‘This is a man who’
I finally got around to watching ‘Question Time’ and Shirley Williams doing her party piece. The man in the audience asked the first question: is the knighthood given to Rushdie an insult to Muslims? SW was the first to answer: ‘I think it’s a mistake,’ she said. Then she went on. ‘This is a man who has offended Muslims in a very powerful way,’ she said in an unmistakable tone of indignation, then pointing out, absurdly, that he’d been protected for years at great expense to the taxpayer. Then she said it wasn’t Blair’s doing, it was the committee, and they should have etc etc etc. That’s when Hitchens said, quite rightly, ‘That’s a contemptible answer.’ Well so it damn well is.
‘This is a man who’ – in a tone of controlled anger. Excuse me? Excuse me? This is a man who wrote a novel, in part of which he expressed some ironic views about the p. M. What is wrong with that? What possessed Shirley Williams to say that as if he’d committed sodomy on Princess Beatrice’s pet rabbit? Would she say that about an academic – as it might be a well-known philosopher, such as her former husband – who wrote something critical about the p. M.? I certainly hope not, but perhaps she would. But what is her operating assumption there? That it is forbidden to write something critical about the p. M.? Well if so, that’s an end to scholarship of many kinds – comparative religion, history, politics, and quite a few related fields. Then perhaps she thinks it’s forbidden only for novelists? But if so, why? On what grounds? And where is that rule written down? Why haven’t all potential novelists (which would be all of us) been told?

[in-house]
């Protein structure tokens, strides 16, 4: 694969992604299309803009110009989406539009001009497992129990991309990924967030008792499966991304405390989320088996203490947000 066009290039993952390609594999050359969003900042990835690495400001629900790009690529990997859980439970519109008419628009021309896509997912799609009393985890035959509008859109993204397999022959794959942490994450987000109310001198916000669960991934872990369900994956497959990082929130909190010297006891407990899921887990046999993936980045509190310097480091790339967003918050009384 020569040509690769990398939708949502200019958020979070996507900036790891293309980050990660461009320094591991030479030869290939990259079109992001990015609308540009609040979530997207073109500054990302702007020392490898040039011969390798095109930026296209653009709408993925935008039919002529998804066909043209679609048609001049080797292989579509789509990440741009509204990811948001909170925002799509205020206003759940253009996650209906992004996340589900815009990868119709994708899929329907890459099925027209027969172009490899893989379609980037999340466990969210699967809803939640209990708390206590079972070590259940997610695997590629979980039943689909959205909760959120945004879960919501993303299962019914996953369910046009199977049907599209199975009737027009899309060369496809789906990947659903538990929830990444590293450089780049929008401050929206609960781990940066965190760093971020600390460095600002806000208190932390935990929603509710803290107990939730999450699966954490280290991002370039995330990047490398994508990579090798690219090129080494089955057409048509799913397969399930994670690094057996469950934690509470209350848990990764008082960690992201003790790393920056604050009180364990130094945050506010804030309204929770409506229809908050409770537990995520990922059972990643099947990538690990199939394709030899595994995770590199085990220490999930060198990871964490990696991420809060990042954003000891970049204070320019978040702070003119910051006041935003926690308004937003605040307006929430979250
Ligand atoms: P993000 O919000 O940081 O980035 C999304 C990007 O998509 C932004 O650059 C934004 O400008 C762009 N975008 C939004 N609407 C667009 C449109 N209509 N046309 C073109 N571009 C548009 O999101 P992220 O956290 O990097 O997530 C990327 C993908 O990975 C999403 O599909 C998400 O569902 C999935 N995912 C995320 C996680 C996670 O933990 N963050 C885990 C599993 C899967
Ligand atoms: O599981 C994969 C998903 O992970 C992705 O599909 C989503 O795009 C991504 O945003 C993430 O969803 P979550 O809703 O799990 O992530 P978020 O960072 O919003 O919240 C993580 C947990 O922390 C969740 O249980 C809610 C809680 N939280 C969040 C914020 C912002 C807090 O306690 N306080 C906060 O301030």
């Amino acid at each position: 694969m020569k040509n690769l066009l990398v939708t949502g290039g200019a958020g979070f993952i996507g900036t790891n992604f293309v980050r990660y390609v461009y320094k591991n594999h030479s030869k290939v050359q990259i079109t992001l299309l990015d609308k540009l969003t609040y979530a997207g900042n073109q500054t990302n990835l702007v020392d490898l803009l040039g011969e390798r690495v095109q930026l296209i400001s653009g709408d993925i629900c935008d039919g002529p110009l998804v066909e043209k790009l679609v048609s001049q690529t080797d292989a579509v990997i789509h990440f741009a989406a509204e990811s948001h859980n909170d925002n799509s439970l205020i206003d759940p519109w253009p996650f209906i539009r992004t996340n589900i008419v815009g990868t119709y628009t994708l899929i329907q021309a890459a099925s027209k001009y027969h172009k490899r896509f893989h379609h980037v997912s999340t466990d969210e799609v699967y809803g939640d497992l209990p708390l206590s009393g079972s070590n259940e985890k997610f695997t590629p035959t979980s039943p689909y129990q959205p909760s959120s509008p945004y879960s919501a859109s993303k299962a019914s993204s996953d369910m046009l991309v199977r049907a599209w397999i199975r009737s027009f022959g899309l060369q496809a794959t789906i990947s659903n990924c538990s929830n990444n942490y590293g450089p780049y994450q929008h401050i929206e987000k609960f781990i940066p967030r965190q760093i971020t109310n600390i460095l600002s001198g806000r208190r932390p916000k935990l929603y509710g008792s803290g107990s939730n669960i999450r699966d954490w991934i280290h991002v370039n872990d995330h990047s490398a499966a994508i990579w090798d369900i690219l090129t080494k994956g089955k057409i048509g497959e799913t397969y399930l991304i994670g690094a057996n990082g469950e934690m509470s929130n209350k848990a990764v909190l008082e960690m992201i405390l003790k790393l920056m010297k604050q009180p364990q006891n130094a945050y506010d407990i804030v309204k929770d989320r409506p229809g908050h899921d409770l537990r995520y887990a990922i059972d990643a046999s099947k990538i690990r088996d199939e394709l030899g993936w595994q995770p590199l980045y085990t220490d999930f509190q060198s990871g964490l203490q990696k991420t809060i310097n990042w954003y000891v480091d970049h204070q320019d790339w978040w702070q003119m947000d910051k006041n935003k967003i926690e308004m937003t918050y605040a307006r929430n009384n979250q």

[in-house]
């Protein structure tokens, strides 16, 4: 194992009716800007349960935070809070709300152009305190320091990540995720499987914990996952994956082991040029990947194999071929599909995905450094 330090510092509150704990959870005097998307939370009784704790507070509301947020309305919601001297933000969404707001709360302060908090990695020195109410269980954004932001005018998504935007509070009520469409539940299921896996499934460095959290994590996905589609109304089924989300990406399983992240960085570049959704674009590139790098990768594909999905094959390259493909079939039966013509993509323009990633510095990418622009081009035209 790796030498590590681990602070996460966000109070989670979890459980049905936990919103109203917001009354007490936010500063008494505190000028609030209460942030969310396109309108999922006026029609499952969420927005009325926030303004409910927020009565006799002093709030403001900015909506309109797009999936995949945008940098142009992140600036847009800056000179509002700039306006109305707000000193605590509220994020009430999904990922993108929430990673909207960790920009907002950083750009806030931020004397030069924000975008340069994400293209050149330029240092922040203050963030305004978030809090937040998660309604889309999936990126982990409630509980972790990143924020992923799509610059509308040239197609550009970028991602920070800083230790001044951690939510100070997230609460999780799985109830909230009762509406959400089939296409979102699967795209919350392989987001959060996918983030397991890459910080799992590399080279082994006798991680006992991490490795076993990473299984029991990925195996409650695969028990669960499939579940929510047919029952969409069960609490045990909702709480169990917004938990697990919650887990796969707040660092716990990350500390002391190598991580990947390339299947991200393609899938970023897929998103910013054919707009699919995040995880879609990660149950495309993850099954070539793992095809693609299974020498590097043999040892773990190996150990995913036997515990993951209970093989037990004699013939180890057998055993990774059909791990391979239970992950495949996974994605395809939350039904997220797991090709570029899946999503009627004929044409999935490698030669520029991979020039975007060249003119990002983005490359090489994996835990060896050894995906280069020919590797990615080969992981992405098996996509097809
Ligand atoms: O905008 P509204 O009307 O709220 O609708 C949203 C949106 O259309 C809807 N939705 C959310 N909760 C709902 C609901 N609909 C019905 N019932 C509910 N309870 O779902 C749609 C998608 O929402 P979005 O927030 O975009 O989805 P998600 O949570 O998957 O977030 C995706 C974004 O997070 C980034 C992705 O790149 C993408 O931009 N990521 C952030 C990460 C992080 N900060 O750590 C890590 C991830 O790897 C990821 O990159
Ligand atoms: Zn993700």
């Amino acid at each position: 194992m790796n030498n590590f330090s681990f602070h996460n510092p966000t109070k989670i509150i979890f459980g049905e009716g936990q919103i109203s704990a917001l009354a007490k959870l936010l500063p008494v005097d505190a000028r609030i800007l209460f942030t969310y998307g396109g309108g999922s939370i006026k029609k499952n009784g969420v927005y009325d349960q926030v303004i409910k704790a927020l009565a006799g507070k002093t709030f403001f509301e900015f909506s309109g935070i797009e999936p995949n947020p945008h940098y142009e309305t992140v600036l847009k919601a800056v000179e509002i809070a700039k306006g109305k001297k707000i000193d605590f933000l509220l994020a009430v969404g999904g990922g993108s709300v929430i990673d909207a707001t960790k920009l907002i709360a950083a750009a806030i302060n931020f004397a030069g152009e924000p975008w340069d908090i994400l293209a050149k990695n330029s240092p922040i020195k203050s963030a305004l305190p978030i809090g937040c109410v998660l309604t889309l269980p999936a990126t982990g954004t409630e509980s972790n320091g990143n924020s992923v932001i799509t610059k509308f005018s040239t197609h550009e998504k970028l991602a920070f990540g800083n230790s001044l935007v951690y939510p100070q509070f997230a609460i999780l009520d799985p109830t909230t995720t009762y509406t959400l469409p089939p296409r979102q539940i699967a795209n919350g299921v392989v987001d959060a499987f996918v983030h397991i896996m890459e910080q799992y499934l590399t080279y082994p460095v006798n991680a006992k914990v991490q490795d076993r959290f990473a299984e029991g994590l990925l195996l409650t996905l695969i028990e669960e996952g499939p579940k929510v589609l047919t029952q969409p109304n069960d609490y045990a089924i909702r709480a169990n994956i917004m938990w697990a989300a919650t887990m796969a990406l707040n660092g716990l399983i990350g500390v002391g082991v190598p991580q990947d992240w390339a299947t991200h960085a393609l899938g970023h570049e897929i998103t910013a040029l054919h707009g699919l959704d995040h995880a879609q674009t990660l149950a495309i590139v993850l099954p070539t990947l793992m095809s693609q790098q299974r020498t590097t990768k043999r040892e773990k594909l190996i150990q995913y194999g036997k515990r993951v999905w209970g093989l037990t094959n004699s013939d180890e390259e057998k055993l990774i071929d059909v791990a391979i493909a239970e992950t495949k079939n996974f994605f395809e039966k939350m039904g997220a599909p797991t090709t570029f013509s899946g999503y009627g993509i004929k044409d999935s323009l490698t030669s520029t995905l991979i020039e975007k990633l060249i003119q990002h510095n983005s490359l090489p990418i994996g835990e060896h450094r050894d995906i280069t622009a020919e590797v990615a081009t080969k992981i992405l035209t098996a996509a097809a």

Perhaps she thinks, as some cowering people said in 1989, that he ought to have known, or he must have known, or he did know. But if he ought or must have or did – again, so what? So.the.fuck.what? What follows from that? So does Irshad Manji know, so did and does Ayaan Hirsi Ali, so do Maryam Namazie and Homa Arjomand, so does Ibn Warraq, so does the Council of ex-Muslims, so does Gina Khan, so does Necla Kelik, so do a great many people; and they bravely don’t let that stop them. What is Shirley Williams saying – that they ought to? That they ought to know that Muslim men (much more men than women) will be offended and therefore shut up? Does she really think anything so contemptible? Or has she just not thought it through.
What people apparently do with these ‘offended’ claims is reverse engineer: they reason backwards: they look at the magnitude of the ‘offence’ and then assign guilt accordingly – but that’s wrong. If that rule held no one would ever criticize or dispute or tease anything because of the risk of ‘offence’ out of all proportion to the intent and to the harm done. Instead what people should be doing is coldly examining the merit of the putative grievance, independent of the quantity of fuss made.
Human arrangements, practices, customs, habits, institutions have to be open to discussion – family and marriage included, George S to the contrary notwithstanding. ‘This is a man who’ is not an appropriate response to such activities. (As George S notes in his very next post.)